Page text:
Class of 2017 Orientation begins Aug. 23; Classes begin Aug. 28
August 19, 2013
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LEWISBURG, Pa. — Bucknell University will welcome 935 members of the Class of 2017 to five days of Orientation that begin Friday, Aug. 23. Students are scheduled to arrive on campus between 8 a.m. and noon for Move-in Day on Aug. 23.
The newest Bucknellians were selected from 7,947 applicants. The enrolled class represents 35 states and the District of Columbia and 35 countries.
The five-day New Student Orientation Program is designed to ease their transition to the Bucknell community, allowing students to meet with faculty and administrators as well as fellow students.
Bucknell will post photos of the activities on Facebook and in a gallery afterward on the Class of 2017 webpage.
Convocation will be held Tuesday, Aug. 27. Classes for all students begin Wednesday, Aug. 28.
Lewisburg Day Aug. 26 In addition to Orientation activities on campus, members of the Class of 2017 will be invited to explore downtown Lewisburg on Monday, Aug. 26, from noon to 5 p.m., during Welcome to the Neighborhood. Retailers will welcome first-year and transfer students with a small gift, and restaurants will offer an opportunity to sample the tastes of Lewisburg.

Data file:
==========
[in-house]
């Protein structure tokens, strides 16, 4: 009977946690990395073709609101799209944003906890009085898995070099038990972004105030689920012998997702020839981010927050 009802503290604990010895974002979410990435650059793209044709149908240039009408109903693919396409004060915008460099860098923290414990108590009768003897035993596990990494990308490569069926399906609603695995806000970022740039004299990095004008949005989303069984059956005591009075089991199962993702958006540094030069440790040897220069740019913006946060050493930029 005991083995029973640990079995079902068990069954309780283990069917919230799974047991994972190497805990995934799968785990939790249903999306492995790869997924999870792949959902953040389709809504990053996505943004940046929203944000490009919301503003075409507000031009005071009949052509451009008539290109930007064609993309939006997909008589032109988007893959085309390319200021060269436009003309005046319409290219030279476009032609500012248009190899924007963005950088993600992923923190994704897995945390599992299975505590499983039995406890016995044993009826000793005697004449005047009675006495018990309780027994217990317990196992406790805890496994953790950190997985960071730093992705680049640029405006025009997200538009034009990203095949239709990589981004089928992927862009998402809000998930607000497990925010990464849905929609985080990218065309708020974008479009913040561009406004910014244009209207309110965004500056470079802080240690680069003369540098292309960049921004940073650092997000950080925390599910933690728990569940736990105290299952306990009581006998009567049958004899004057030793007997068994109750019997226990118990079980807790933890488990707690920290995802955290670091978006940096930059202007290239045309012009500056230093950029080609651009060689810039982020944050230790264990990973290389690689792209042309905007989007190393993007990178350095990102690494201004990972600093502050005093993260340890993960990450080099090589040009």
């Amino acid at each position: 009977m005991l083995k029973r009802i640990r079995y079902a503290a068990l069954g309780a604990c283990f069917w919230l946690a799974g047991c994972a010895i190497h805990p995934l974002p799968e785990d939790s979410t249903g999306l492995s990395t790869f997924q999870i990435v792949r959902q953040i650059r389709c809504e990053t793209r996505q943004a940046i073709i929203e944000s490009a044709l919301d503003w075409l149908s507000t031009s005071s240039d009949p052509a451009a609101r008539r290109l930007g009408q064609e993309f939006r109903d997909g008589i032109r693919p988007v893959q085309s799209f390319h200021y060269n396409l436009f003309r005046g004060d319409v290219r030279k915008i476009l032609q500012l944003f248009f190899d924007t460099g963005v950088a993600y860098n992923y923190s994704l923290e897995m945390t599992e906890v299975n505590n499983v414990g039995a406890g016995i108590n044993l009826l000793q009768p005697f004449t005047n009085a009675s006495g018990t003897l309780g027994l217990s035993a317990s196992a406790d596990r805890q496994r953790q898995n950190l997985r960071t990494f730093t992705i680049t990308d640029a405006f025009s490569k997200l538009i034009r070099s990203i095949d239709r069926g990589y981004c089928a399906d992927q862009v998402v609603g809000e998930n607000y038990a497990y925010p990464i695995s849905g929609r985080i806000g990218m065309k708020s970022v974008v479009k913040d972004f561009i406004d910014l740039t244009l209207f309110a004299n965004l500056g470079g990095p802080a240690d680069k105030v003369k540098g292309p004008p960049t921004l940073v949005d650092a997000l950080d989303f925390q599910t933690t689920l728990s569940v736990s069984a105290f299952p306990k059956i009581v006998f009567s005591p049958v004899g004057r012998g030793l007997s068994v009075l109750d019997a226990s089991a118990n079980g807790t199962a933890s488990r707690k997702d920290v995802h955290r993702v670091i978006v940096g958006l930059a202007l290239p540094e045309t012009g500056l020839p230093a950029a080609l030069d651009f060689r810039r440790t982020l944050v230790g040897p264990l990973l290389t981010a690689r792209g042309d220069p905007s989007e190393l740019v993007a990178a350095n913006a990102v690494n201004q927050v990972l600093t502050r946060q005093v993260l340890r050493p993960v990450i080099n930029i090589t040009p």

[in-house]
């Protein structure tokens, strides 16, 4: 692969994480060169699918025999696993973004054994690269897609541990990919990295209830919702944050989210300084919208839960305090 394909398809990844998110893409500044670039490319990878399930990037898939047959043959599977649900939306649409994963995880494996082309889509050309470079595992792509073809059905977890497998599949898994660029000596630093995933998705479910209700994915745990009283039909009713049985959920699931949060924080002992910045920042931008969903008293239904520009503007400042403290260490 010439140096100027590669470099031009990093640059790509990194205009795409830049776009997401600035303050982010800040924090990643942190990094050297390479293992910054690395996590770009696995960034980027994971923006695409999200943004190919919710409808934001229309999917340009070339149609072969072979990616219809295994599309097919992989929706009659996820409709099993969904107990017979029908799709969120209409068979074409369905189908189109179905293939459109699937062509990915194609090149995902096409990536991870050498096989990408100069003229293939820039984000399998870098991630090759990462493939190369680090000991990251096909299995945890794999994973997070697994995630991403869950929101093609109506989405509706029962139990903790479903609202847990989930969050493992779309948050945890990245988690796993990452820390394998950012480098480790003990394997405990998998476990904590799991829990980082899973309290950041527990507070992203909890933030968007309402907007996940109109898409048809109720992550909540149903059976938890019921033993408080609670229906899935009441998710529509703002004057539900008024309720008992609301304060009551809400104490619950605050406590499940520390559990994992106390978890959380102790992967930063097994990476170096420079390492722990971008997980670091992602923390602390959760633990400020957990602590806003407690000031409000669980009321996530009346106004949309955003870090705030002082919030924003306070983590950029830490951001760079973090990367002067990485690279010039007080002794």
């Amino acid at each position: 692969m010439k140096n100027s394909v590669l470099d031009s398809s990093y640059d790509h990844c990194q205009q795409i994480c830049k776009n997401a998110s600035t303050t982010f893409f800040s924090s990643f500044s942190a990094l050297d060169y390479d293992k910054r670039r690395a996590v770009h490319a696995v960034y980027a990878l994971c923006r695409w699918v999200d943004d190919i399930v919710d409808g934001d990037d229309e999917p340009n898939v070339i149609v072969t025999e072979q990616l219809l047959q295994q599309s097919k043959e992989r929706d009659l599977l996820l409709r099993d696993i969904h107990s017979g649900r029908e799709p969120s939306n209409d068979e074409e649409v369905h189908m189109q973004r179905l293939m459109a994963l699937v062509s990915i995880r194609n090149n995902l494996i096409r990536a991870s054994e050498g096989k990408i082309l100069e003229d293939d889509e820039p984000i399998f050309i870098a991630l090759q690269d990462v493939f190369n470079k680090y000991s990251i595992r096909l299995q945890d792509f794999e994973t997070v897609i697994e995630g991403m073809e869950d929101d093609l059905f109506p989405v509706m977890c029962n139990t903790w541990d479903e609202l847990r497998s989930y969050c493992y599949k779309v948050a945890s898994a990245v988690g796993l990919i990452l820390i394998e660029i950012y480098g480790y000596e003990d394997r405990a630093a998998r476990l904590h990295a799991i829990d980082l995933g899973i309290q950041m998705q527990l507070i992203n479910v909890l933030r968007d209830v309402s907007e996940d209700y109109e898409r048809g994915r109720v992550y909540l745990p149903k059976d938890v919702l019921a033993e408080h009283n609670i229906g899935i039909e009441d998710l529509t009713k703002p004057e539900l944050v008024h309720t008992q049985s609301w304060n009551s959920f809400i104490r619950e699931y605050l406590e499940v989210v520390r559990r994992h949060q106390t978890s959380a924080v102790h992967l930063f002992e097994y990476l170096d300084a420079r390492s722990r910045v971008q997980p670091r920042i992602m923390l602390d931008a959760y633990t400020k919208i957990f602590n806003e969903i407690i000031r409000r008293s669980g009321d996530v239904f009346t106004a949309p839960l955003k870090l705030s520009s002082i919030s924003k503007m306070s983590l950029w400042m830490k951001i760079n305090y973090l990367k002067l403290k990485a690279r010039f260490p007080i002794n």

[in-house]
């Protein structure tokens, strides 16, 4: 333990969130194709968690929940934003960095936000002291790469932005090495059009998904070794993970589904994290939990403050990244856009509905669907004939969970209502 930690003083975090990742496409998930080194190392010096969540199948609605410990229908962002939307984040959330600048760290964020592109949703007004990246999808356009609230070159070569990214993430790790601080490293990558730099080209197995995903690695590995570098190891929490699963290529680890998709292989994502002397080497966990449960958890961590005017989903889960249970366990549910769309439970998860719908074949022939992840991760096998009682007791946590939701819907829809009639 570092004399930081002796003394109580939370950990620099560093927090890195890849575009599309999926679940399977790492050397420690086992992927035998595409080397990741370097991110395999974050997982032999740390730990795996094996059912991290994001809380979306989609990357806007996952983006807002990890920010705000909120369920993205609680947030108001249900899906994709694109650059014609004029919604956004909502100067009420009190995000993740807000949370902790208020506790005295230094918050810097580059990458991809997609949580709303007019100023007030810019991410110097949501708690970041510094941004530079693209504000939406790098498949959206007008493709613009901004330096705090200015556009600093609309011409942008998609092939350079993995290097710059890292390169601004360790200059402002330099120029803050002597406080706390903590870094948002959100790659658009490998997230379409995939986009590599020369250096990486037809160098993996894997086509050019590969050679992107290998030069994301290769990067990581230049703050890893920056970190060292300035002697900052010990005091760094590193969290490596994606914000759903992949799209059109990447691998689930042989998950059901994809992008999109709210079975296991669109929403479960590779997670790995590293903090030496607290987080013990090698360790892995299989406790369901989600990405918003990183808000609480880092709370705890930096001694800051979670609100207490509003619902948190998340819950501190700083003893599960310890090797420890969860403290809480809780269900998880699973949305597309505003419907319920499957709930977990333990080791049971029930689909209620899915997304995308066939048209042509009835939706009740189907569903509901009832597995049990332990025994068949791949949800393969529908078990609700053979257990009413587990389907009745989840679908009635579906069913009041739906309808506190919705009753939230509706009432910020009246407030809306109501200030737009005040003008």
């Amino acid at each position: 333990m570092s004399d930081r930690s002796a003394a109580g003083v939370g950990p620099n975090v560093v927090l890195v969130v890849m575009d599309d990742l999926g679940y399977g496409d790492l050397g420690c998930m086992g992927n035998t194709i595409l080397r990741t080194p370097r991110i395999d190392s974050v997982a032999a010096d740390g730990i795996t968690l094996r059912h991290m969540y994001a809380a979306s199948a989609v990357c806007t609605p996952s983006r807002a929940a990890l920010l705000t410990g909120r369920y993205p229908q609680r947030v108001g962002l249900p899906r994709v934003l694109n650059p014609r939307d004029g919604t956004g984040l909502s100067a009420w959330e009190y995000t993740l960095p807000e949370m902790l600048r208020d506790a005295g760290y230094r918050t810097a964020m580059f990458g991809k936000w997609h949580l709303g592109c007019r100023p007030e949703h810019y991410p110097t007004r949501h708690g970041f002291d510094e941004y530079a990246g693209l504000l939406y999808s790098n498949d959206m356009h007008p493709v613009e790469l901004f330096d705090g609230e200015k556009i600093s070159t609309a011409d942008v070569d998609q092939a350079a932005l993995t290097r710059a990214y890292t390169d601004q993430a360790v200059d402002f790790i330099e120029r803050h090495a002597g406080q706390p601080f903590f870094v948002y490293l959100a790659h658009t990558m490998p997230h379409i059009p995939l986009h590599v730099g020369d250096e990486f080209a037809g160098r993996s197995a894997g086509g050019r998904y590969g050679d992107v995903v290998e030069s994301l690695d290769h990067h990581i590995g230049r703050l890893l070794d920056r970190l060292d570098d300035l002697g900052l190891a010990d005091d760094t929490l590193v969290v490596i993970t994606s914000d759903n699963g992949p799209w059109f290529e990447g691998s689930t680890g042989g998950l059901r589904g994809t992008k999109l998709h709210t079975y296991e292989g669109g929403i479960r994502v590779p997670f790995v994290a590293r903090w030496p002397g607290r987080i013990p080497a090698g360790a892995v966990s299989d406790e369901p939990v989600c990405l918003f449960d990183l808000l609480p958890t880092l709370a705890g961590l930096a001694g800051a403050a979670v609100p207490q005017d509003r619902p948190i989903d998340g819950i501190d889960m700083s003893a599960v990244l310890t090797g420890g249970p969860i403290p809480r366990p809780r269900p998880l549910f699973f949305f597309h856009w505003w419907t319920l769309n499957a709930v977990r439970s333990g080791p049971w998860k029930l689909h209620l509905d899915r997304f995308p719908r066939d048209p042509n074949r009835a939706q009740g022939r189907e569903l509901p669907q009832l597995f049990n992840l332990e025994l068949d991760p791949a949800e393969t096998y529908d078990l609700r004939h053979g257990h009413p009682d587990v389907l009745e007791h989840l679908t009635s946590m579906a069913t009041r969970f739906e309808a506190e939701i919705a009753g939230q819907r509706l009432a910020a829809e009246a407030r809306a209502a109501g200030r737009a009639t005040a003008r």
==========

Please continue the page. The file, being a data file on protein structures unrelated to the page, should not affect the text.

Sixty-five businesses participating in the 12th annual welcome will post names of new students inside their establishments. Students finding their name introduce themselves and receive a gift from that merchant. In the past, gifts have ranged from handmade wool bookmarks and hats to chocolate-candy Bison as well as freshly baked homemade cookies.
Common reading project Members of the Class of 2017 were asked to read Hamlet's Blackberry by William Powers. The first-year common reading project is designed to enhance the academic mission's prominence prior to and during orientation. The book, which examines the benefits and drawbacks of constant connectivity, will be used for discussion in a number of seminars. Powers will give the talk, "The Next Tech Revolution," Tuesday, Oct. 8, at 7:30 p.m. in Trout Auditorium of the Vaughan Literature Building. The talk is free and open to the public.
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